on Arendt’s the Origins of Totalitarianism

PHILOSOPHY IN A TIME OF ERROR

[I’ll post some more from my course on Arendt this semester. I began with Aristotle and Rousseau to set up the work for her. I gave an overview of her work the previous class and here we dive in, a bit, while noting common critiques of her work. Nevertheless in class, it was clear from questions that Arendt’s questioning of what to say about the ‘innocent’–those who history sometimes makes completely passive entities–was central.]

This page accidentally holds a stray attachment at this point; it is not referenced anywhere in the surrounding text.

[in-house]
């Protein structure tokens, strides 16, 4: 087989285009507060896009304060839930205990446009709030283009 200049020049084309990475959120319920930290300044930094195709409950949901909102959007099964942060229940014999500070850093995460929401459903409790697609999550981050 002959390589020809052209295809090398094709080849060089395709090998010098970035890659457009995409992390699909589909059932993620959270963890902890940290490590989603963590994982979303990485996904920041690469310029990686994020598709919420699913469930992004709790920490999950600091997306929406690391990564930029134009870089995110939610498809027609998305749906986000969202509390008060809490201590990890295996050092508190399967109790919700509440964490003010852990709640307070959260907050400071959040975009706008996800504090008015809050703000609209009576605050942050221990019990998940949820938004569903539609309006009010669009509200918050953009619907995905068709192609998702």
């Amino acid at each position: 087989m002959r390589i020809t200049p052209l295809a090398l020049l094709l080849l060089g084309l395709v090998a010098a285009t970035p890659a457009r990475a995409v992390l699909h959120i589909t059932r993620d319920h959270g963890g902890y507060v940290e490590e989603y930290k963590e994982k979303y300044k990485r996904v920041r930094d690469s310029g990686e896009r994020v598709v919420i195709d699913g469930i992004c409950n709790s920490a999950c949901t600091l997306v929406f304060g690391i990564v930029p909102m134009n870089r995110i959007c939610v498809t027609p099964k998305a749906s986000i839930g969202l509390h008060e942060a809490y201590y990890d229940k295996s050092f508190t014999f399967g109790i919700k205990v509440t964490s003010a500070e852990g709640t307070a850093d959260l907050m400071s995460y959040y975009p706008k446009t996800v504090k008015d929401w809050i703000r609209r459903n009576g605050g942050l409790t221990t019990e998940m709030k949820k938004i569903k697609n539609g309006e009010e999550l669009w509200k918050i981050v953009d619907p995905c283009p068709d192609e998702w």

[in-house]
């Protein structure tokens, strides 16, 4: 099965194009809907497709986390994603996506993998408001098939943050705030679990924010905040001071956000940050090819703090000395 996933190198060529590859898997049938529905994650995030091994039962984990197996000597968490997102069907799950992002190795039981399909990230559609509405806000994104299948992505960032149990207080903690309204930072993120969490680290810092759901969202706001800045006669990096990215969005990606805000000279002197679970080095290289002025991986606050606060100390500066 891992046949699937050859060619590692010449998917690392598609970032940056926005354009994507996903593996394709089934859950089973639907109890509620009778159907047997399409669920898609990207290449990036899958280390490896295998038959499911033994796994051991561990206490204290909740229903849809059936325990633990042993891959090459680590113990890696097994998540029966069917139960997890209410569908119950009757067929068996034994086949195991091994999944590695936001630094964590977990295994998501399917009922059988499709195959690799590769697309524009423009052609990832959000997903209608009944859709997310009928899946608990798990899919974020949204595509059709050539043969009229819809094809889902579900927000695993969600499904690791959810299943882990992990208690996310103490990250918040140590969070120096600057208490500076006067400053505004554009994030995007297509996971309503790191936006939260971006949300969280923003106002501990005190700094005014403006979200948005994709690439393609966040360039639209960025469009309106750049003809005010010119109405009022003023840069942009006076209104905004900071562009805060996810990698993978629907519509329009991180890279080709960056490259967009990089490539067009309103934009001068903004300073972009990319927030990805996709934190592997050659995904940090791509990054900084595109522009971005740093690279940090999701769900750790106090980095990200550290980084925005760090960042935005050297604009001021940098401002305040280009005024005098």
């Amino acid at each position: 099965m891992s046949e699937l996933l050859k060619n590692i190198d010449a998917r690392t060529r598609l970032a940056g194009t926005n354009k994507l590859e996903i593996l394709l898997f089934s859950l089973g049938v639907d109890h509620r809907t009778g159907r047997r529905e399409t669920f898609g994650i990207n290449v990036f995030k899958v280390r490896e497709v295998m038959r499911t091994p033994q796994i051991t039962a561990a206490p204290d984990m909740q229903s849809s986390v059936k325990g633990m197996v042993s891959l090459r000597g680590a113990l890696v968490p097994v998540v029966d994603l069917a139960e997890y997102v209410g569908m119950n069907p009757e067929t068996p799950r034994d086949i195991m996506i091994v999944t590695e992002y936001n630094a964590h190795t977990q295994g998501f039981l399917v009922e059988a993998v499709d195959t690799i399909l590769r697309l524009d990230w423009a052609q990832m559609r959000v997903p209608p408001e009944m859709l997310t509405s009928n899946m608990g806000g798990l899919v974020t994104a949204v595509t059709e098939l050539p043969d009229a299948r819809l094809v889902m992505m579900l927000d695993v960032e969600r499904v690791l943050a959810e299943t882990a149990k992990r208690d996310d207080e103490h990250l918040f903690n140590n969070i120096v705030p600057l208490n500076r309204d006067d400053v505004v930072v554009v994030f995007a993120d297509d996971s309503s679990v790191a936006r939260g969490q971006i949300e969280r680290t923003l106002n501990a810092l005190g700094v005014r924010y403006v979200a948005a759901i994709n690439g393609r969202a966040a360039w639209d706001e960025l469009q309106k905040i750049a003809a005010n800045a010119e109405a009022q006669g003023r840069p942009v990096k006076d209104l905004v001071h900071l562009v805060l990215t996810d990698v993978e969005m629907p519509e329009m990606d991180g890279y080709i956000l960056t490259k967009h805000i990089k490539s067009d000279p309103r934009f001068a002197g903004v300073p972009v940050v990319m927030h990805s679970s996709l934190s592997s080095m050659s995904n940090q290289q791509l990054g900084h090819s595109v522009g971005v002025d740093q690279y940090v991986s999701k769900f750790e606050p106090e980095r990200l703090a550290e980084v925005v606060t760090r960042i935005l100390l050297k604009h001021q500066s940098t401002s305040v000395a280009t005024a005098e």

Hannah Arendt, Origins of Totalitarianism

Prefaces, 3-10, pp. 54-88

Wednesday 3 February, 2016

At the end of “On the Nature of Totalitarianism,” which we read for Monday, Arendt writes, “[T]he experience of the materially and sensually given world depends, in the last analysis, upon the fact that not one man, but men in the plural inhabit the earth” (EU, 360). Let me begin by noting that we should make sure to step back more…

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